Between the two weeks we spent at Baguio General Hospital, we had a free weekend to relax and explore. Our group hired a couple vans to take us to a resort located on the beach in the neighboring province of Pangasinan. We left Friday evening right after work, driving only about an hour and a half down the winding mountain roads and through small villages in the lowlands to get to the water, the Philippine Sea. We arrived just as the sun was setting. After checking in and unloading our bags we gathered for drinks in the open air bar, which sat on the roof of a small building right on the beach. They had cold beer and buko (young coconuts) waiting for us, and we were treated to stunning views of the sun setting across the calm ocean.
The resort, called Happy Ripples, is owned by Shirley’s (the mission coordinator's) brother. It is right off the main road that runs along the shore, just north of the small town of San Fabian. Besides the beach, it offered clean air-conditioned rooms with showers, a pool, karaoke, and massage services that went on all day long. You had to get your reservation in early because everyone in the group wanted at least one massage a day and I think some people were able to get in two. Katya and I were probably the last people to sign up and we had to schedule for the leftover spots that started at 9 in the morning. Personally, I don’t understand the attraction of having a massage. I can name at least a couple more things I find more relaxing than a massage (that don't involve drugs) including sitting in a natural hot spring after a few days kayaking in the Canadian wilderness and savasana after a good yoga session.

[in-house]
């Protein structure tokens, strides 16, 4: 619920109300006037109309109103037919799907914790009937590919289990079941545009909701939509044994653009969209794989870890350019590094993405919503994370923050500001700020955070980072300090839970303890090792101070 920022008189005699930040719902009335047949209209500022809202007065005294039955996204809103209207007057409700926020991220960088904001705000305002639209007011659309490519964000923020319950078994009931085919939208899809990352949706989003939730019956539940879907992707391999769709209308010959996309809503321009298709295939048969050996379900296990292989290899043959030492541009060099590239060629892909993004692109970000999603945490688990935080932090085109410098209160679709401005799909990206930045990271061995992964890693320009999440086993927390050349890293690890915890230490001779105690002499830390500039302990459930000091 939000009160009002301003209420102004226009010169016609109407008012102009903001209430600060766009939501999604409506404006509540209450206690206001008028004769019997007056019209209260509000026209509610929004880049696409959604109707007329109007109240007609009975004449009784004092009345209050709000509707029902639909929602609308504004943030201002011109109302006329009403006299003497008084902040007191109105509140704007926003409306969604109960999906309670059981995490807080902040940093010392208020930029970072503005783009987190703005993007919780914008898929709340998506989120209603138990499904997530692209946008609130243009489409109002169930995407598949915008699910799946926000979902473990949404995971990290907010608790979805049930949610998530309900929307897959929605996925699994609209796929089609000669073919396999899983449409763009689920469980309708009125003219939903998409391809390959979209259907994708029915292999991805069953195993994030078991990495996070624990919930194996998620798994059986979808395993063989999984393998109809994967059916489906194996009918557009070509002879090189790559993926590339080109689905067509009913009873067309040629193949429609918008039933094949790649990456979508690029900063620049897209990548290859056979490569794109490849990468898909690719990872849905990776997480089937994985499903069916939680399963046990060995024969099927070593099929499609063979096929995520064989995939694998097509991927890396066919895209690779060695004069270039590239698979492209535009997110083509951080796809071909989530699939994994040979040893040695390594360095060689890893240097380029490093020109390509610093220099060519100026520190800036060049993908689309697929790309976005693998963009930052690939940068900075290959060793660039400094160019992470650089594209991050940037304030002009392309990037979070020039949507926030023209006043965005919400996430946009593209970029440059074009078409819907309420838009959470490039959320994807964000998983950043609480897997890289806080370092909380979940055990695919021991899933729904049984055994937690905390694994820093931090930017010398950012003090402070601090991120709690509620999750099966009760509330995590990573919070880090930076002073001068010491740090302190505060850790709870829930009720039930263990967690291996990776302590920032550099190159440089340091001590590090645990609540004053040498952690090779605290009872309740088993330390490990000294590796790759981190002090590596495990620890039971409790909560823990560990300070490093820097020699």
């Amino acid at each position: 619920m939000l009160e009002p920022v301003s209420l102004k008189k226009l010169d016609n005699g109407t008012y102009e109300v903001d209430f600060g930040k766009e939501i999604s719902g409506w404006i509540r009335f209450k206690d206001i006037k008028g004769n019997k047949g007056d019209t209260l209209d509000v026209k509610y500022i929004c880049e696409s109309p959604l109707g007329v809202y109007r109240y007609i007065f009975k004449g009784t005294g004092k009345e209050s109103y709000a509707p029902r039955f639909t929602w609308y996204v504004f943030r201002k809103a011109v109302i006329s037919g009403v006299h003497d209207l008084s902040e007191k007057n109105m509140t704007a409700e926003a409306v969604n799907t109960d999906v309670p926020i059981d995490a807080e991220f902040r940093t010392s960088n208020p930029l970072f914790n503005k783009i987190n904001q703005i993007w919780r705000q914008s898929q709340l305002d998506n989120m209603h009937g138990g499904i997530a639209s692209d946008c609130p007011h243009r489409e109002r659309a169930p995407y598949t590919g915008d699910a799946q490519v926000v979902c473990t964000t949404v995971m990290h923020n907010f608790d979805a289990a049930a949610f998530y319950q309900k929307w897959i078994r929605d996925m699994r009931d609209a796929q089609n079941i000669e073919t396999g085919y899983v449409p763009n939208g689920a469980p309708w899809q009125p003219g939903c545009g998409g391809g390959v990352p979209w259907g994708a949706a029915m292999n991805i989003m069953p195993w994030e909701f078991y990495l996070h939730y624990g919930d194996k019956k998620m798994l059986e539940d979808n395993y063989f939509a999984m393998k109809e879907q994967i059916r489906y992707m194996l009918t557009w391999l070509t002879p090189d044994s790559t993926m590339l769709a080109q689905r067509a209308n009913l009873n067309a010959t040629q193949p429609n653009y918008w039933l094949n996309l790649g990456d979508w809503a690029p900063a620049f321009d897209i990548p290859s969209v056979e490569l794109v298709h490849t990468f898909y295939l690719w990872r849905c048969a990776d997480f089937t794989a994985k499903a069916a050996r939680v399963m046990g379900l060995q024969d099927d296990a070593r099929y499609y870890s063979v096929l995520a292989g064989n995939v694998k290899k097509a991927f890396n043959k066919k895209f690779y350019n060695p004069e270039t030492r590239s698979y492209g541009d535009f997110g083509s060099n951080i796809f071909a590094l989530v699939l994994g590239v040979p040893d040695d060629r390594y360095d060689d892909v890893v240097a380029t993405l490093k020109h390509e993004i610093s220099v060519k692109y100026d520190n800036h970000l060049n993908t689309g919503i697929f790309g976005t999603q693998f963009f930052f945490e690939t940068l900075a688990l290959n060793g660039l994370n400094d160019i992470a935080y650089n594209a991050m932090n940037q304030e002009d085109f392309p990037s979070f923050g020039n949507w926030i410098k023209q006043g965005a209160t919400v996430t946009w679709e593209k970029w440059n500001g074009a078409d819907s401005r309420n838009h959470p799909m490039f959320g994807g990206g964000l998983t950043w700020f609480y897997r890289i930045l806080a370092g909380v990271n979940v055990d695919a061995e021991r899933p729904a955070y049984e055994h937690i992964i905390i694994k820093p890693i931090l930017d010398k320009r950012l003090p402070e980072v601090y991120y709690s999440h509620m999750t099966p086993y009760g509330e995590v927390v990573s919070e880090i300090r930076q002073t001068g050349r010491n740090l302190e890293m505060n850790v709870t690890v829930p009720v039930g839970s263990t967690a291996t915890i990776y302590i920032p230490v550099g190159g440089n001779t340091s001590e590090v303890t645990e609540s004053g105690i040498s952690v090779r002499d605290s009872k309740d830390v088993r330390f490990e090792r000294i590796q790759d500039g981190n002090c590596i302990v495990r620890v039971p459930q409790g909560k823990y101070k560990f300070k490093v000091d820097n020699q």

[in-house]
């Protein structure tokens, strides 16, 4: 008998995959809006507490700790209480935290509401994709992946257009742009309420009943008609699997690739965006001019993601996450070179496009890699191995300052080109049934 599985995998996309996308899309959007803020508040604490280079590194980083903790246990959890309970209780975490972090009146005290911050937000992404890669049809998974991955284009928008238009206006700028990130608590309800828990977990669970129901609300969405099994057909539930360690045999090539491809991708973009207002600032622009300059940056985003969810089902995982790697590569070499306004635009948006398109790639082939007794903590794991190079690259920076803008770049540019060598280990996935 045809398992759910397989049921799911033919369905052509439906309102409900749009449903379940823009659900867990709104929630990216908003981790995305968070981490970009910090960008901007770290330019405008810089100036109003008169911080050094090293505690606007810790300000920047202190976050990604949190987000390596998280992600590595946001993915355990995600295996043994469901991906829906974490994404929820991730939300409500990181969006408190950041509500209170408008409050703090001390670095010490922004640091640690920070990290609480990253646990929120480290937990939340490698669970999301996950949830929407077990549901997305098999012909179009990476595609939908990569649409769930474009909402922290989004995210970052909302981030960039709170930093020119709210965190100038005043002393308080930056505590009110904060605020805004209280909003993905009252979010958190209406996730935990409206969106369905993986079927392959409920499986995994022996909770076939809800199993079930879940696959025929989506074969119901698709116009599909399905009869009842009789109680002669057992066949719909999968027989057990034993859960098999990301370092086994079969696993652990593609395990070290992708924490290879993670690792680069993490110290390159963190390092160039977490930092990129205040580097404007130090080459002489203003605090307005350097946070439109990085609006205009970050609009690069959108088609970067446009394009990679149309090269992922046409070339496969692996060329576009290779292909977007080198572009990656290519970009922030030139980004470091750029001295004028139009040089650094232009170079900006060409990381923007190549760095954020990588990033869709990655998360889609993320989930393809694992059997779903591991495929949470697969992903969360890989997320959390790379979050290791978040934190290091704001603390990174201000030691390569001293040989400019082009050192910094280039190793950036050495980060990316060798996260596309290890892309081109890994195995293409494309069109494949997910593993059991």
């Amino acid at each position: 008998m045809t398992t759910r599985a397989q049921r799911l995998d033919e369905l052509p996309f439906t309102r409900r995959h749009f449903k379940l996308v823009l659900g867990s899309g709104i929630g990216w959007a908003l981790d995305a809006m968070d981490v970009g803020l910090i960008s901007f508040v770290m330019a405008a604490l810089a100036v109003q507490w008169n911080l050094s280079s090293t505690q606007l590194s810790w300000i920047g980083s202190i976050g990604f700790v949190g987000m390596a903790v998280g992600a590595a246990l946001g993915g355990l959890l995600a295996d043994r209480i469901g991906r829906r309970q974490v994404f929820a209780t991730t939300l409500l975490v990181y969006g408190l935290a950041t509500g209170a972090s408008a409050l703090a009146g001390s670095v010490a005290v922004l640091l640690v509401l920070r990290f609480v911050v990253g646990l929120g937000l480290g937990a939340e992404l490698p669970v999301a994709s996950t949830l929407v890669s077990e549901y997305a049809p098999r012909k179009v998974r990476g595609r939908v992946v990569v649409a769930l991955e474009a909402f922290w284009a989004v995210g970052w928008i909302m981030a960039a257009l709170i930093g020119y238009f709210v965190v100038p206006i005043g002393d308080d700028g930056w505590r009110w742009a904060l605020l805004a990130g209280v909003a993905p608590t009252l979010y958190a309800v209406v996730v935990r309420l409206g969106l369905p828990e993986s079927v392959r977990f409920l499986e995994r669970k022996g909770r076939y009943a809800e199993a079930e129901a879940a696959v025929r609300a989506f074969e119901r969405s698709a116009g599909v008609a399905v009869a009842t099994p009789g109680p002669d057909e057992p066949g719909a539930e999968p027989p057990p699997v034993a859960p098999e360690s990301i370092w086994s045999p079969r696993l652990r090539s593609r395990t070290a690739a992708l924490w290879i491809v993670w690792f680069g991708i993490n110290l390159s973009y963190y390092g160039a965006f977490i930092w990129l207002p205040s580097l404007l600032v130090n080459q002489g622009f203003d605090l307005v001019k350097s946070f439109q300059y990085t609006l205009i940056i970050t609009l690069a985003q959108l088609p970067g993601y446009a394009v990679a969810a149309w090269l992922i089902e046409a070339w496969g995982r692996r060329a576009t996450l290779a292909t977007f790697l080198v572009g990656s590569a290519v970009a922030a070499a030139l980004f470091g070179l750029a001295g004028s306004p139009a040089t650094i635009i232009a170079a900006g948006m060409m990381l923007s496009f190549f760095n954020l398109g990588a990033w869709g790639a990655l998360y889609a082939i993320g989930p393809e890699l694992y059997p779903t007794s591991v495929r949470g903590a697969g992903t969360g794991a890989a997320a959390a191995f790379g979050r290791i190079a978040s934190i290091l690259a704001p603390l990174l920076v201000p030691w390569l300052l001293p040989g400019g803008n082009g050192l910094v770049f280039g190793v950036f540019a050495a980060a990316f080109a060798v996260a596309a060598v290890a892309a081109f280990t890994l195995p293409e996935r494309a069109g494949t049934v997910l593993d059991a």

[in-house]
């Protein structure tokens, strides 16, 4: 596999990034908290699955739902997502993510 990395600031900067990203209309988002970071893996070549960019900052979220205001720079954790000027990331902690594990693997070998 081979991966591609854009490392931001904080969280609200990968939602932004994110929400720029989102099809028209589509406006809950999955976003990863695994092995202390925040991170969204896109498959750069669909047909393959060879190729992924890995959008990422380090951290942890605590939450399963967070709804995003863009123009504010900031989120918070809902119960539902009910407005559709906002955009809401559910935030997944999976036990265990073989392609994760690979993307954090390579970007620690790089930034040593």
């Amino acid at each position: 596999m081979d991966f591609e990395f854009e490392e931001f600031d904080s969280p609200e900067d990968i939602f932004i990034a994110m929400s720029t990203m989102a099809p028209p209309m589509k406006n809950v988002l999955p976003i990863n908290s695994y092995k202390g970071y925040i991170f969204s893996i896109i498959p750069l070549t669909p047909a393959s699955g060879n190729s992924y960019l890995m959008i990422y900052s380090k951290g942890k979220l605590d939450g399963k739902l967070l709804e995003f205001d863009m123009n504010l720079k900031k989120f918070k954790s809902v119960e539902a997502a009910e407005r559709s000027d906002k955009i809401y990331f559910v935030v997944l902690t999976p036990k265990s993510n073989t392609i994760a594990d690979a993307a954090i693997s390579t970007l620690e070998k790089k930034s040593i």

The warmth of the lowlands was a welcome change from cool weather in Baguio, where I would often put on a fleece jacket to walk to work in the morning. Swimming in the ocean was a real treat too-- as warm as bathwater. A few of us including Katya couldn’t wait until the morning to take a dip.
Cattle graze around the brackish pools just above the beach.
Katya and I wanted to get up early to photograph the fishermen on the shore. The beach was wide and flat. Although the tidal range wasn’t more than a meter, there was a noticeable high water line where all the plastic garbage collected. Shoes were a common finding, and Katya ended up with a impressive photographic series of old shoes.
The fishermen here use small boats known as bancas, which are traditional filipino outrigger canoes. They range in size from 10 ft long one-man, human-powered canoes to boats 45 ft long with inboard diesel engines that can carry several people. They all follow the same basic trimaran design and wood construction. The bottom of the main hull is carved out of a large log, and the sides are constructed from plywood. Bamboo is used for the for the amas (outriggers) as well as the akas (the parts of the frame that connect the main hull to the outriggers). One boatman described to me how they would heat the bamboo under a fire to bend the ends of the large akas. Synthetic line is used to lash the frame and the amas together. We saw a few bancas under construction on the beach and it appears that they use an epoxy compound to seal the joints in the hull. Many fishermen build their own bancas, using old diesel engines and scavenged parts. Despite strong breezes and good sailing conditions, we never saw any boats with sail rigs.